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Trump may bark orders, but that doesn't always mean they're followed

Trump announced two weeks ago that he was revoking former CIA Director John Brennan's security clearance. It hasn't actually happened.
Image: President Trump Signs Executive Order In Oval Office
President Donald Trump speaks before signing an executive order establishing regulatory reform officers and task forces in US agencies in Washington, DC on February 24, 2017.

Two weeks ago, driven by political spite, Donald Trump announced that he was revoking former CIA Director John Brennan's security clearance. It's not altogether clear, however, whether the effects of the president's directive are real.

Brennan appeared on MSNBC yesterday and explained that since the White House's announcement, he hasn't heard from any officials, in any capacity, notifying him about his status. "Whether or not my clearances have been stripped, I'm still uncertain about," he said.

Politico published a piece that summarized the larger dynamic nicely.

The president is not known for his follow-through. Many of his proclamations and promises, which are beamed to his supporters in the form of early-morning tweets or off-handed comments in interviews, eventually fade from view, never to be brought up again after Trump has made a political point. Administration officials are often befuddled by the president's statements, uncertain how to interpret and implement them.

I realize many of us have grown inured to the bizarre circumstances we find ourselves in, but I'm inclined to stick that excerpted paragraph in a time capsule. The amateur president of a global superpower just says things, and no one -- including White House officials -- has any idea what to make of his orders or whether anyone intends to act on them.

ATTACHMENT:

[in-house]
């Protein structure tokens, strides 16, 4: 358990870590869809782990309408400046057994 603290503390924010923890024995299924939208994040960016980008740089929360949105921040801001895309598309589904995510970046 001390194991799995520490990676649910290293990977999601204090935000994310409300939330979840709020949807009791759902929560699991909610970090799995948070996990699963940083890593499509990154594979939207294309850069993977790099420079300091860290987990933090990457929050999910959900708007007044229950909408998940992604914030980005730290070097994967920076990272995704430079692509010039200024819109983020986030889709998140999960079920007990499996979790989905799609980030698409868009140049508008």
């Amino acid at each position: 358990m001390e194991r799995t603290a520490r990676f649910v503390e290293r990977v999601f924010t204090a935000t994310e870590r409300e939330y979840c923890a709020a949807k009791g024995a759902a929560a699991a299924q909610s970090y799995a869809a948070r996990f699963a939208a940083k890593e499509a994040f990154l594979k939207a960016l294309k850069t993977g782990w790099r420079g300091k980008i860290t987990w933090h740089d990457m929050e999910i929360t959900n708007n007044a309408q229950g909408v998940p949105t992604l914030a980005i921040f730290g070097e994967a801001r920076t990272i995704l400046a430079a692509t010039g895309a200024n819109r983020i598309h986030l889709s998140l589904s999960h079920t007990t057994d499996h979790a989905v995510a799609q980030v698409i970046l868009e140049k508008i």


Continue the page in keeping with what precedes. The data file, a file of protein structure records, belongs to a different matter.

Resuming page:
As we discussed a few weeks ago, this comes up with alarming regularity. For example, Trump announced in June that he had "instructed" U.S. officials "not to endorse" an official G-7 communique negotiated by diplomats from member nations. Officials didn't much care about the tweet and they proceeded to ignore Trump's online instructions.

This is far from the only example.

In April, the president announced via Twitter that Russia should “get ready” because he was poised to launch a military offensive in Syria. White House officials found Trump’s declaration “distracting,” and proceeded “as if nothing had happened.”

A couple of months earlier, Trump asked Defense Secretary James Mattis to provide him with military options for Iran. The Pentagon chief reportedly “refused.”

Making matters slightly worse, last summer, the president published missives barring transgender Americans from military service. Soon after, the Joint Chiefs effectively ignored it, leaving the status quo in place.

“What is most remarkable is the extent to which his senior officials act as if Trump were not the chief executive,” Jack Goldsmith, a top Justice Department official under President George W. Bush, wrote last summer. “Never has a president been so regularly ignored or contradicted by his own officials…. The president is a figurehead who barks out positions and desires, but his senior subordinates carry on with different commitments.”

In fairness, it's entirely possible that Brennan and his security clearance don't fall into this category. We don't know whether there's been some behind-the-scenes bureaucratic delays, whether officials have blown off the president's orders, or whether there's some other explanation.

But therein lies the point: we're not supposed to be uncertain, but it's impossible to have confidence in Team Trump's commitment to following through on the president's often strange demands. This is the first presidency in recent memory in which the chief executive may declare, "We're doing x," only to leave the rest of the world to wonder, "Yeah, but are they really doing x?"

In Brennan's case, the former CIA chief is considering legal action in response to the revocation of his security clearance, but there can be no lawsuit until the White House follows through on Trump's directive -- and at least for now, that hasn't happened.

The Politico  piece quoted Benjamin Wittes, a Brookings Institution senior fellow and editor in chief of the blog Lawfare, saying, "In any other administration, the words of the president are presumed to have intrinsic actionable meaning -- that is, they are themselves policy and agencies will respond to them as such. With this president, there is an almost total disconnect between what the president says in public and the actions of the executive branch."